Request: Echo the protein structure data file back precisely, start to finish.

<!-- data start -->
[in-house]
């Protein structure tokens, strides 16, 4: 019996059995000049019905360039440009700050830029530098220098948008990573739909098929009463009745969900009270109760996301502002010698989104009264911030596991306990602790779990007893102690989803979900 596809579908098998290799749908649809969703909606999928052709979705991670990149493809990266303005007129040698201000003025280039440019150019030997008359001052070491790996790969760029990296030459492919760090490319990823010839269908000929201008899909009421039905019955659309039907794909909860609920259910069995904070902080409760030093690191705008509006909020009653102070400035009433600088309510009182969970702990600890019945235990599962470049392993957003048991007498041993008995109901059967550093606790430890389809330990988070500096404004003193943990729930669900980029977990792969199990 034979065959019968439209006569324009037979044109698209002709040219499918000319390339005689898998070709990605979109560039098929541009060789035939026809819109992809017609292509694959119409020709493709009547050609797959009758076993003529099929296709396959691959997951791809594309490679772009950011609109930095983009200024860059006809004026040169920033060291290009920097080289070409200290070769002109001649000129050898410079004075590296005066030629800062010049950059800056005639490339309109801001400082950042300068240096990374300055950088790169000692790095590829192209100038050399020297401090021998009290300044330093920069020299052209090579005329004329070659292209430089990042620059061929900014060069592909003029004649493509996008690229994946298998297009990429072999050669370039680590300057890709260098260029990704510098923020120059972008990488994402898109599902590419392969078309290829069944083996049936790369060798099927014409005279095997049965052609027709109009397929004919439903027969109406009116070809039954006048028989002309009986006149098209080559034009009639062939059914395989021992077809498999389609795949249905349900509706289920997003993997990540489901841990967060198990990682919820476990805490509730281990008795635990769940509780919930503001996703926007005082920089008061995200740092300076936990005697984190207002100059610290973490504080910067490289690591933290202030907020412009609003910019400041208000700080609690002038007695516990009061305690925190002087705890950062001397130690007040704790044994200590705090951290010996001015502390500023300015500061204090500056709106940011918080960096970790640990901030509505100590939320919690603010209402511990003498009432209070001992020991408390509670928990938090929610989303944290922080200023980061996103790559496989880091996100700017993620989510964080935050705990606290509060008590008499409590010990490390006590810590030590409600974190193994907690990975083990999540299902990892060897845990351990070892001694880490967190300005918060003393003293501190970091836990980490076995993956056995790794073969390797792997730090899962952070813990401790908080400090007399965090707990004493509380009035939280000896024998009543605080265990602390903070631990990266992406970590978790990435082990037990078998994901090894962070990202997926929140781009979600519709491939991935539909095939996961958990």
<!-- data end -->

[in-house]
């Protein structure tokens, strides 16, 4: 019996059995000049019905360039440009700050830029530098220098948008990573739909098929009463009745969900009270109760996301502002010698989104009264911030596991306990602790779990007893102690989803979900 596809579908098998290799749908649809969703909606999928052709979705991670990149493809990266303005007129040698201000003025280039440019150019030997008359001052070491790996790969760029990296030459492919760090490319990823010839269908000929201008899909009421039905019955659309039907794909909860609920259910069995904070902080409760030093690191705008509006909020009653102070400035009433600088309510009182969970702990600890019945235990599962470049392993957003048991007498041993008995109901059967550093606790430890389809330990988070500096404004003193943990729930669900980029977990792969199990 034979065959019968439209006569324009037979044109698209002709040219499918000319390339005689898998070709990605979109560039098929541009060789035939026809819109992809017609292509694959119409020709493709009547050609797959009758076993003529099929296709396959691959997951791809594309490679772009950011609109930095983009200024860059006809004026040169920033060291290009920097080289070409200290070769002109001649000129050898410079004075590296005066030629800062010049950059800056005639490339309109801001400082950042300068240096990374300055950088790169000692790095590829192209100038050399020297401090021998009290300044330093920069020299052209090579005329004329070659292209430089990042620059061929900014060069592909003029004649493509996008690229994946298998297009990429072999050669370039680590300057890709260098260029990704510098923020120059972008990488994402898109599902590419392969078309290829069944083996049936790369060798099927014409005279095997049965052609027709109009397929004919439903027969109406009116070809039954006048028989002309009986006149098209080559034009009639062939059914395989021992077809498999389609795949249905349900509706289920997003993997990540489901841990967060198990990682919820476990805490509730281990008795635990769940509780919930503001996703926007005082920089008061995200740092300076936990005697984190207002100059610290973490504080910067490289690591933290202030907020412009609003910019400041208000700080609690002038007695516990009061305690925190002087705890950062001397130690007040704790044994200590705090951290010996001015502390500023300015500061204090500056709106940011918080960096970790640990901030509505100590939320919690603010209402511990003498009432209070001992020991408390509670928990938090929610989303944290922080200023980061996103790559496989880091996100700017993620989510964080935050705990606290509060008590008499409590010990490390006590810590030590409600974190193994907690990975083990999540299902990892060897845990351990070892001694880490967190300005918060003393003293501190970091836990980490076995993956056995790794073969390797792997730090899962952070813990401790908080400090007399965090707990004493509380009035939280000896024998009543605080265990602390903070631990990266992406970590978790990435082990037990078998994901090894962070990202997926929140781009979600519709491939991935539909095939996961958990």